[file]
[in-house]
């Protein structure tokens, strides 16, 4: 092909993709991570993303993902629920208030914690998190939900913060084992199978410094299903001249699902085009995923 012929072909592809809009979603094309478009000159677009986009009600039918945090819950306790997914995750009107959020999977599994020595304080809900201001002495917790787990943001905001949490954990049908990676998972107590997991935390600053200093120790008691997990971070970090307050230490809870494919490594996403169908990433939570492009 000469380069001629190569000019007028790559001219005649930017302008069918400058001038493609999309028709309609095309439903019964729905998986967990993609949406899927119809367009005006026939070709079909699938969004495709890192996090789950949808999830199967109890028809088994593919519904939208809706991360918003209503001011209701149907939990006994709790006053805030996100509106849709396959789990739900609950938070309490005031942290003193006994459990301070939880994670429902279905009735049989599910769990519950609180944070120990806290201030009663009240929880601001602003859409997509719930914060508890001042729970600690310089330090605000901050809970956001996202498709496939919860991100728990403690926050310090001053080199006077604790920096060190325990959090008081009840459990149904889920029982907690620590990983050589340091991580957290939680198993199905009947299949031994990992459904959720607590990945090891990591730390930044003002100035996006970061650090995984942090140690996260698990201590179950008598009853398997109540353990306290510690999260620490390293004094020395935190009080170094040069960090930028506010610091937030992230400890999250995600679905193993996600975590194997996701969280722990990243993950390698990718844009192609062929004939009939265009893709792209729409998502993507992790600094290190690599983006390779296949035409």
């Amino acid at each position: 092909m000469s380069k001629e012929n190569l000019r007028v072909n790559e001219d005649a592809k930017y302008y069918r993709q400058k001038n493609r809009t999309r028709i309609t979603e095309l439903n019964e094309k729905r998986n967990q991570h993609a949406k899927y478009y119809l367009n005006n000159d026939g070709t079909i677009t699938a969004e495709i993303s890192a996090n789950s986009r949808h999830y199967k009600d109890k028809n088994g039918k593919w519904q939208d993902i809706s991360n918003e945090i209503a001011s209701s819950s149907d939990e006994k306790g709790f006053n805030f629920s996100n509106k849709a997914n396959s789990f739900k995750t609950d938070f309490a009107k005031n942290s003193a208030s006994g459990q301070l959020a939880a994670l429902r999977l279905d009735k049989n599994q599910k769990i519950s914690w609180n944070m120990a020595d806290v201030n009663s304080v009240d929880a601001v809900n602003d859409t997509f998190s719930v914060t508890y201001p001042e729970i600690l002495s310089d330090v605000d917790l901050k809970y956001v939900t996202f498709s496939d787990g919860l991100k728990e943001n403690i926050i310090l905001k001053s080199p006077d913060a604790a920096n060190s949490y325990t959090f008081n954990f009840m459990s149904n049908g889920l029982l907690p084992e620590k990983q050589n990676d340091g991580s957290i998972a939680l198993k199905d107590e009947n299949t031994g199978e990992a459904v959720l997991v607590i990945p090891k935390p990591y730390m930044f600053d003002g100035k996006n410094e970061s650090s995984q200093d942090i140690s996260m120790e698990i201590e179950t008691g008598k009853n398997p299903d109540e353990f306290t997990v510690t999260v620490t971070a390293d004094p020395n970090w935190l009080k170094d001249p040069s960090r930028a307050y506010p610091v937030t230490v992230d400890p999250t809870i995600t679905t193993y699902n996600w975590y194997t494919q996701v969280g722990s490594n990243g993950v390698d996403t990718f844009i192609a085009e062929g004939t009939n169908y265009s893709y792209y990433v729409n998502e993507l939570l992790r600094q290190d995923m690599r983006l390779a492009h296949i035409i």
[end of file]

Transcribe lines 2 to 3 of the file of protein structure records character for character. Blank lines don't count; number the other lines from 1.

């Protein structure tokens, strides 16, 4: 092909993709991570993303993902629920208030914690998190939900913060084992199978410094299903001249699902085009995923 012929072909592809809009979603094309478009000159677009986009009600039918945090819950306790997914995750009107959020999977599994020595304080809900201001002495917790787990943001905001949490954990049908990676998972107590997991935390600053200093120790008691997990971070970090307050230490809870494919490594996403169908990433939570492009 000469380069001629190569000019007028790559001219005649930017302008069918400058001038493609999309028709309609095309439903019964729905998986967990993609949406899927119809367009005006026939070709079909699938969004495709890192996090789950949808999830199967109890028809088994593919519904939208809706991360918003209503001011209701149907939990006994709790006053805030996100509106849709396959789990739900609950938070309490005031942290003193006994459990301070939880994670429902279905009735049989599910769990519950609180944070120990806290201030009663009240929880601001602003859409997509719930914060508890001042729970600690310089330090605000901050809970956001996202498709496939919860991100728990403690926050310090001053080199006077604790920096060190325990959090008081009840459990149904889920029982907690620590990983050589340091991580957290939680198993199905009947299949031994990992459904959720607590990945090891990591730390930044003002100035996006970061650090995984942090140690996260698990201590179950008598009853398997109540353990306290510690999260620490390293004094020395935190009080170094040069960090930028506010610091937030992230400890999250995600679905193993996600975590194997996701969280722990990243993950390698990718844009192609062929004939009939265009893709792209729409998502993507992790600094290190690599983006390779296949035409």
């Amino acid at each position: 092909m000469s380069k001629e012929n190569l000019r007028v072909n790559e001219d005649a592809k930017y302008y069918r993709q400058k001038n493609r809009t999309r028709i309609t979603e095309l439903n019964e094309k729905r998986n967990q991570h993609a949406k899927y478009y119809l367009n005006n000159d026939g070709t079909i677009t699938a969004e495709i993303s890192a996090n789950s986009r949808h999830y199967k009600d109890k028809n088994g039918k593919w519904q939208d993902i809706s991360n918003e945090i209503a001011s209701s819950s149907d939990e006994k306790g709790f006053n805030f629920s996100n509106k849709a997914n396959s789990f739900k995750t609950d938070f309490a009107k005031n942290s003193a208030s006994g459990q301070l959020a939880a994670l429902r999977l279905d009735k049989n599994q599910k769990i519950s914690w609180n944070m120990a020595d806290v201030n009663s304080v009240d929880a601001v809900n602003d859409t997509f998190s719930v914060t508890y201001p001042e729970i600690l002495s310089d330090v605000d917790l901050k809970y956001v939900t996202f498709s496939d787990g919860l991100k728990e943001n403690i926050i310090l905001k001053s080199p006077d913060a604790a920096n060190s949490y325990t959090f008081n954990f009840m459990s149904n049908g889920l029982l907690p084992e620590k990983q050589n990676d340091g991580s957290i998972a939680l198993k199905d107590e009947n299949t031994g199978e990992a459904v959720l997991v607590i990945p090891k935390p990591y730390m930044f600053d003002g100035k996006n410094e970061s650090s995984q200093d942090i140690s996260m120790e698990i201590e179950t008691g008598k009853n398997p299903d109540e353990f306290t997990v510690t999260v620490t971070a390293d004094p020395n970090w935190l009080k170094d001249p040069s960090r930028a307050y506010p610091v937030t230490v992230d400890p999250t809870i995600t679905t193993y699902n996600w975590y194997t494919q996701v969280g722990s490594n990243g993950v390698d996403t990718f844009i192609a085009e062929g004939t009939n169908y265009s893709y792209y990433v729409n998502e993507l939570l992790r600094q290190d995923m690599r983006l390779a492009h296949i035409i």